Greensburg, PA, November 14, 2011 – General Carbide Corporation, a manufacturer of more than 50 grades of tungsten carbide tooling for a variety of cutting and metal forming applications, recently invested nearly $2 million in new production equipment, including
CNC vertical machining centers and lathes. The machine tools will enhance General Carbide’s shaping capacity, allowing the company to meet the needs of customers worldwide who require tooling for numerous applications, including rotary cutting dies, general metalforming, oil & gas flow control, stamping die components, large PM dies and rooftile production. In conjunction with improvements to its manufacturing capabilities, General Carbide has begun using a SyteLine business operating system for enterprise resource planning (ERP), and new hardware to support its information technology (IT) and engineering activities.
Each year, the company invests more than $1 million in capital improvements. Over the next 12 months, General Carbide plans to purchase a new CNC press that will strengthen its abilities to press and sinter higher-volume parts with greater accuracy than ever.
“I am pleased that the company is in a position to make these significant upgrades for the future,” says Mona Pappafava-Ray, General Carbide’s owner and president. “The fact that our sales have been strong since late-2009 is a testament to the hard work and dedication of our management team and production staff. In addition to being excellent at what they do, they are great people to be around. Our customers appreciate the innovative thinking, technical expertise and personalized service that differentiate us from competitors.”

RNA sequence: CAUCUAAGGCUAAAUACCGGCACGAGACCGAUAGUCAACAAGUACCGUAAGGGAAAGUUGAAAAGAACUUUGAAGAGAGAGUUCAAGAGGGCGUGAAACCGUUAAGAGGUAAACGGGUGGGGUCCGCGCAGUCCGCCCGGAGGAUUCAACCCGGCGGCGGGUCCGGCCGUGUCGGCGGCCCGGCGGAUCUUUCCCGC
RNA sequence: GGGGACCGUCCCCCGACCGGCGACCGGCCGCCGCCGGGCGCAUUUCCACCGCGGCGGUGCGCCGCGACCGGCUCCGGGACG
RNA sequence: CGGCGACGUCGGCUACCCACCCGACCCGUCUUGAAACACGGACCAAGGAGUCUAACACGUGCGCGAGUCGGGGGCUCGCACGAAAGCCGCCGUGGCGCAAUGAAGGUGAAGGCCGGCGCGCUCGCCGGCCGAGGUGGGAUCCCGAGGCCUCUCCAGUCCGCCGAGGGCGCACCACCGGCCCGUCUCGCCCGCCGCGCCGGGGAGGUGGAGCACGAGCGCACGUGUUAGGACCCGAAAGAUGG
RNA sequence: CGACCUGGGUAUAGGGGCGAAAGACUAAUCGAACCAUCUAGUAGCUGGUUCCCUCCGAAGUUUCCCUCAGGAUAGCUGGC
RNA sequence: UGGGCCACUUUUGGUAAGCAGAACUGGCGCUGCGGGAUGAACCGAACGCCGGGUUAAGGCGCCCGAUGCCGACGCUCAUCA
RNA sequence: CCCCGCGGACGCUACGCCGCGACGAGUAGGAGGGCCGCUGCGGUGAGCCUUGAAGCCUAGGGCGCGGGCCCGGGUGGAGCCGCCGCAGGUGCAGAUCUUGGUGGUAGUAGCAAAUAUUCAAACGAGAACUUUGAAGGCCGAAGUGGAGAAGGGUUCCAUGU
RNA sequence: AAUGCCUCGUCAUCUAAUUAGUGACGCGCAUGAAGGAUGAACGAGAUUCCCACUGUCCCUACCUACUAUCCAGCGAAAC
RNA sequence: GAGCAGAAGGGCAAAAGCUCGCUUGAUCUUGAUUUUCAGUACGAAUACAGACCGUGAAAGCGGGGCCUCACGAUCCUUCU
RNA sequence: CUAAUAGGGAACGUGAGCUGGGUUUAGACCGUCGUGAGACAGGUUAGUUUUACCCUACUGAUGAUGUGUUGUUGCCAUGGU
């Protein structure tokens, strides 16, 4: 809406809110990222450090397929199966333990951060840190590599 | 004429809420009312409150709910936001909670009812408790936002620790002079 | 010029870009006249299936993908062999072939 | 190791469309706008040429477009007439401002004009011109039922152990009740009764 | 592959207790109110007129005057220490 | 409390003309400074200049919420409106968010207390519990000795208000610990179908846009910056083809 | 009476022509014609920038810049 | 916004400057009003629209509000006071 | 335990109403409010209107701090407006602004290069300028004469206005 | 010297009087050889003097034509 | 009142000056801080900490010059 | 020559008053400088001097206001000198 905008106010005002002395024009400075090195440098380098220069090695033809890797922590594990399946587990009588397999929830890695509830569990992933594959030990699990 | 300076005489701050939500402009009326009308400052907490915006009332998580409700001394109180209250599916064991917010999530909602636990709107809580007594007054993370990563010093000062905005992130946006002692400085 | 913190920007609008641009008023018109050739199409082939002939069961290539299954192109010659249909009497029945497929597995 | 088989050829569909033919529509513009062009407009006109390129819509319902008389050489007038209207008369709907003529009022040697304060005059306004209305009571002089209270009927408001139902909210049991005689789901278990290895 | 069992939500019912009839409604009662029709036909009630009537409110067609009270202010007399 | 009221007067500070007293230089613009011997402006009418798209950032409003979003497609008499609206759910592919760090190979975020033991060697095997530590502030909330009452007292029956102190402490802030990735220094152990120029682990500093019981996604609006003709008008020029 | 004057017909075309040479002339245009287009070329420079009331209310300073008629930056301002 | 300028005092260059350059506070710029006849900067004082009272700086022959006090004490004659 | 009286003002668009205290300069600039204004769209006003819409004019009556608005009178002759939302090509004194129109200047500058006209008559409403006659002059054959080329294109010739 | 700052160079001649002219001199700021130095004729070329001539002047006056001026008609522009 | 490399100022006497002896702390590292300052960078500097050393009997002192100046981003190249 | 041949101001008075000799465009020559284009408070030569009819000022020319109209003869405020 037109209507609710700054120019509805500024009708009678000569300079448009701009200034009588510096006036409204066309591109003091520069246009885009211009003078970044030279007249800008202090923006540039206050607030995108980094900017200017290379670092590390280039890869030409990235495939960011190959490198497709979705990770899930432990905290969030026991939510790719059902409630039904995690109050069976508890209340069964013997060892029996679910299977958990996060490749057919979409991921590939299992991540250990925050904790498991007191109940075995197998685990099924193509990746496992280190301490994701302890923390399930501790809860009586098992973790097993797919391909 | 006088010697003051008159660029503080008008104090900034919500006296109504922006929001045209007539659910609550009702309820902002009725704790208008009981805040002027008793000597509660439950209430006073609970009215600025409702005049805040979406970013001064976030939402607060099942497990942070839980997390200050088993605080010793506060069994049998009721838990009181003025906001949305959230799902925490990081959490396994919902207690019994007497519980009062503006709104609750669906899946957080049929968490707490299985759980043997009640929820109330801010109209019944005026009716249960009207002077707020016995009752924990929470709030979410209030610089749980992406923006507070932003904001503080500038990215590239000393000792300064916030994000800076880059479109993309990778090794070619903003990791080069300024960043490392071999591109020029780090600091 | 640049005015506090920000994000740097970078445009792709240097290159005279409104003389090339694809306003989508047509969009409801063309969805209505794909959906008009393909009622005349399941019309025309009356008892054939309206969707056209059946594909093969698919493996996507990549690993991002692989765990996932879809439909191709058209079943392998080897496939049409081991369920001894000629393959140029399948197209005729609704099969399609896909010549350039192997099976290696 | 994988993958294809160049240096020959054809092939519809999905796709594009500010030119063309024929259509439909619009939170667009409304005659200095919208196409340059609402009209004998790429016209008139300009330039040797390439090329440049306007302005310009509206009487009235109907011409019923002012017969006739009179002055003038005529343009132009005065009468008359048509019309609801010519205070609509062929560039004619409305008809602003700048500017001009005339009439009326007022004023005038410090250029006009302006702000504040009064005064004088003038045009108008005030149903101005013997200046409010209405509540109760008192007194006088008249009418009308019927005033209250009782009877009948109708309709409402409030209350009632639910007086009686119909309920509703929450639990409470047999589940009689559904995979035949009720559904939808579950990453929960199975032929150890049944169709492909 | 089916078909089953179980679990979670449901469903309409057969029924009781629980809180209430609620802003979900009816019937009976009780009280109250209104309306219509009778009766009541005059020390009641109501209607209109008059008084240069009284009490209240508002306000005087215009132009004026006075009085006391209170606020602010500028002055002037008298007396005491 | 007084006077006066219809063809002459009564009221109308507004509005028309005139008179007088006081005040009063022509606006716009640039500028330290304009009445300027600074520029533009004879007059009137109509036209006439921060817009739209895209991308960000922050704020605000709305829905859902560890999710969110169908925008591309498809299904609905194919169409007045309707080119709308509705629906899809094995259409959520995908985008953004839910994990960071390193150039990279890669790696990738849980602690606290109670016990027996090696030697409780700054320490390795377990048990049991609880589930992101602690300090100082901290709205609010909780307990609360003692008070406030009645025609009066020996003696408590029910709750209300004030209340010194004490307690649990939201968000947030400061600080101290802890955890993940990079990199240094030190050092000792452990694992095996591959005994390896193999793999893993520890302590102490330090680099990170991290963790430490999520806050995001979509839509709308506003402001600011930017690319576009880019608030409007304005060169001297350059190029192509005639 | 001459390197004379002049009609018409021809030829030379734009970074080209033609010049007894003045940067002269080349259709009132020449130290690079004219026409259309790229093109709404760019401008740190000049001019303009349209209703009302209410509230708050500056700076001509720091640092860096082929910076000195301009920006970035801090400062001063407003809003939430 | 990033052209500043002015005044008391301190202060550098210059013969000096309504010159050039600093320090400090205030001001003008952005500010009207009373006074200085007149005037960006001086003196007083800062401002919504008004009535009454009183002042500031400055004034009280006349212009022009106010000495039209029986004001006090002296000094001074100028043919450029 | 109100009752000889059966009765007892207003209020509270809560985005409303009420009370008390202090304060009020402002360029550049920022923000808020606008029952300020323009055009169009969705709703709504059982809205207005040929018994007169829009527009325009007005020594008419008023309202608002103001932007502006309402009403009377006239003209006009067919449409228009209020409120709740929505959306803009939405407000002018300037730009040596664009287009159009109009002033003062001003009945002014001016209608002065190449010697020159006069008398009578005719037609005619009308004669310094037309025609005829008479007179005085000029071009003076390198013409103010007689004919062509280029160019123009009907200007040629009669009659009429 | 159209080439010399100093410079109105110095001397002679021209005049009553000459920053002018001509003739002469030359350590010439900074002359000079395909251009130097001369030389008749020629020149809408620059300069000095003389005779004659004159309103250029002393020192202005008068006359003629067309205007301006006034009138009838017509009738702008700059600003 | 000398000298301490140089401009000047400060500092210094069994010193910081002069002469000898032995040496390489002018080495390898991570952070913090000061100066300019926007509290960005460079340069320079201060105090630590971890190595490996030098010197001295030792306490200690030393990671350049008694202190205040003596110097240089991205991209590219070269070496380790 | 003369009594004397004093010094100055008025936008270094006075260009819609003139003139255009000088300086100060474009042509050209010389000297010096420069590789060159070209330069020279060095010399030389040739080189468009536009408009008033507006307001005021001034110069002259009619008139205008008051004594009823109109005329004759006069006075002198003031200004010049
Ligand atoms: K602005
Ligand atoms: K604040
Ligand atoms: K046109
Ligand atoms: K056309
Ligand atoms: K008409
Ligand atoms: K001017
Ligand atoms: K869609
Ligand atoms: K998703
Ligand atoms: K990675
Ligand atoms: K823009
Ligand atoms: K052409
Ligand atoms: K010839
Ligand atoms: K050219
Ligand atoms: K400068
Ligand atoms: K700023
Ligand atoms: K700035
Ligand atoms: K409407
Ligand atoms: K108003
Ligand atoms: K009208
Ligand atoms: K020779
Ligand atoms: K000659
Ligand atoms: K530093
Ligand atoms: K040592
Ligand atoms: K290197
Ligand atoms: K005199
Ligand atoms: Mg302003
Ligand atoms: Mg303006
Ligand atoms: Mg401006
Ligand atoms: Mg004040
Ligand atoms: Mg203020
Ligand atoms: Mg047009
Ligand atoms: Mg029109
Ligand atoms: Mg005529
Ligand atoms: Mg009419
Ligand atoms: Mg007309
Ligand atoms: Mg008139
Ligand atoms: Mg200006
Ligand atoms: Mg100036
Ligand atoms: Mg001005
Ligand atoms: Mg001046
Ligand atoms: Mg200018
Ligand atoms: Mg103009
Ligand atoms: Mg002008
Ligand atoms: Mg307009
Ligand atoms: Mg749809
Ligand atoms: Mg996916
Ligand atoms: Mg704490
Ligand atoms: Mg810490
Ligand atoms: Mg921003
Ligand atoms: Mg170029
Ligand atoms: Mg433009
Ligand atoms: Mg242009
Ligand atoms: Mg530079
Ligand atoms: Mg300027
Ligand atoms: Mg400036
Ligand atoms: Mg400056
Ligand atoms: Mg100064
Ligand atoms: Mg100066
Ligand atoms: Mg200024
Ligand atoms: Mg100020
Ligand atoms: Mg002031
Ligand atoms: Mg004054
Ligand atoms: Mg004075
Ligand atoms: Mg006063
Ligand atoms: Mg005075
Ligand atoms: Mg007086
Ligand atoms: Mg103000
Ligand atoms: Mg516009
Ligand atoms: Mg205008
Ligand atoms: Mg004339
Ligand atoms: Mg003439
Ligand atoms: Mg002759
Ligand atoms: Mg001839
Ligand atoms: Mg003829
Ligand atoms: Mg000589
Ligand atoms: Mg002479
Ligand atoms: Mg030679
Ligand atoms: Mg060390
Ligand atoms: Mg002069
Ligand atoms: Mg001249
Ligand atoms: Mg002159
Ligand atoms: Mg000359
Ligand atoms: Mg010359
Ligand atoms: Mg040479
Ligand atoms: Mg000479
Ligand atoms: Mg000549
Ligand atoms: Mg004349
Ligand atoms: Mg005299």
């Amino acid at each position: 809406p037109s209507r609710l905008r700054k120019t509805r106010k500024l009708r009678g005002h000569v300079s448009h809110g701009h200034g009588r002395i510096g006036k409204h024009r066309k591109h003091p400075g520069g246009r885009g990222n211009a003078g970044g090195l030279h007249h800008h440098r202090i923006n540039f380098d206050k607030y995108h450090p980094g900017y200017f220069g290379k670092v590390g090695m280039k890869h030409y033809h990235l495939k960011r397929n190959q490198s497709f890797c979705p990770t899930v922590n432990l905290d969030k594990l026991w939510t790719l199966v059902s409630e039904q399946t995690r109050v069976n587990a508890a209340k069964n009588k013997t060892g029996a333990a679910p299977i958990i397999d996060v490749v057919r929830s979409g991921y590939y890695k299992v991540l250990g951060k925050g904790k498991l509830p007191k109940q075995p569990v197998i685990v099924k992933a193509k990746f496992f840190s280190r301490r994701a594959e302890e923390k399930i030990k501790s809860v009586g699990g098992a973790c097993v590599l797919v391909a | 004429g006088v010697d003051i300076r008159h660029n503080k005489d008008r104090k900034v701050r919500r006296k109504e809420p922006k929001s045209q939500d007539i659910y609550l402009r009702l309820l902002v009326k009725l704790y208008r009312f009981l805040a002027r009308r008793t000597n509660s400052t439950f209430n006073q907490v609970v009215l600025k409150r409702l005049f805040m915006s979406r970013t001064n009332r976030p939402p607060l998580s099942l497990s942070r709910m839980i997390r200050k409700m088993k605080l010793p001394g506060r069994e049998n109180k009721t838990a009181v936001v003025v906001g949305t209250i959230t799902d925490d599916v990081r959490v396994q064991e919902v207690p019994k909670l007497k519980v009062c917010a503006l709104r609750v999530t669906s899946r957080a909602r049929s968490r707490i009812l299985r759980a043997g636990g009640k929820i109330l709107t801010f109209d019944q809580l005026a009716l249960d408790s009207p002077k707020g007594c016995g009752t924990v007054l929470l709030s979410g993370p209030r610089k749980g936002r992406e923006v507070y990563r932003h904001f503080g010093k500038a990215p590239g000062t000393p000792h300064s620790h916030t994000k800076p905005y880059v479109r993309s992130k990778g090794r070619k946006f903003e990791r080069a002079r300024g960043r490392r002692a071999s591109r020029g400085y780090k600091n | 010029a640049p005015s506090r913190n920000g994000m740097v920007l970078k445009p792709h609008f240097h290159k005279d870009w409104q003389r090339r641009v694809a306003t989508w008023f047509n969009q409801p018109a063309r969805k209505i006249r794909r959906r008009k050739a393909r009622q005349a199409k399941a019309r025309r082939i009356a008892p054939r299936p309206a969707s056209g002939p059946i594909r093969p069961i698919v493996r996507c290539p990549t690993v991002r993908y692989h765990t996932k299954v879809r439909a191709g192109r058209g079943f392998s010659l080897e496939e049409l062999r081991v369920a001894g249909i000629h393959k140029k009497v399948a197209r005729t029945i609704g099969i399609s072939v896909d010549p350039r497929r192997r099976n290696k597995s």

The “Secret” of Success
General Carbide has weathered the recession without choosing to lay off any employees. Instead, Ms. Pappafava-Ray reduced salaries and wages from 10 to 30 percent, including her own, between October 2008 and September 2009. This bold decision was a risk, not knowing how long the recession would last. She knew, however, that a long-term comitment to her employees would pay off when business conditions improved, largely due to the management team and production employees working aggressively to develop new business opportunities when production levels were low.
The financial implications were great, and a slow recovery would have been detrimental to the bottom line, and to the company’s survival. Instead, General Carbide has been well-prepared to take advantage of new opportunites due to the workforce remaining intact while many competitors have cut their employment levels, or have gone out of business altogether.
In appreciation of employees’ loyalty during difficult times, Ms. Pappafava-Ray gave back part of the salaries and wages in December 2010 which were sacrificed in 2008-09, providng an unexpected “Christmas bonus” to the company’s salaried employees. As orders continued to climb during the first half of calendar year 2011, Ms. Pappafava-Ray gave back the remaining amounts of salaries and wage cuts in mid-June of this year, pleasantly surprising employees once again by completely repaying them for their lost wages.
About General Carbide Corporation
General Carbide Corporation manufactures more than 50 grades of tungsten carbide tooling for a variety of cutting and metal forming applications. The company was established more than 40 years ago and is headquartered in Greensburg, PA, near Pittsburgh.
General Carbide employs more than 200 people and has annual sales of nearly $30 million.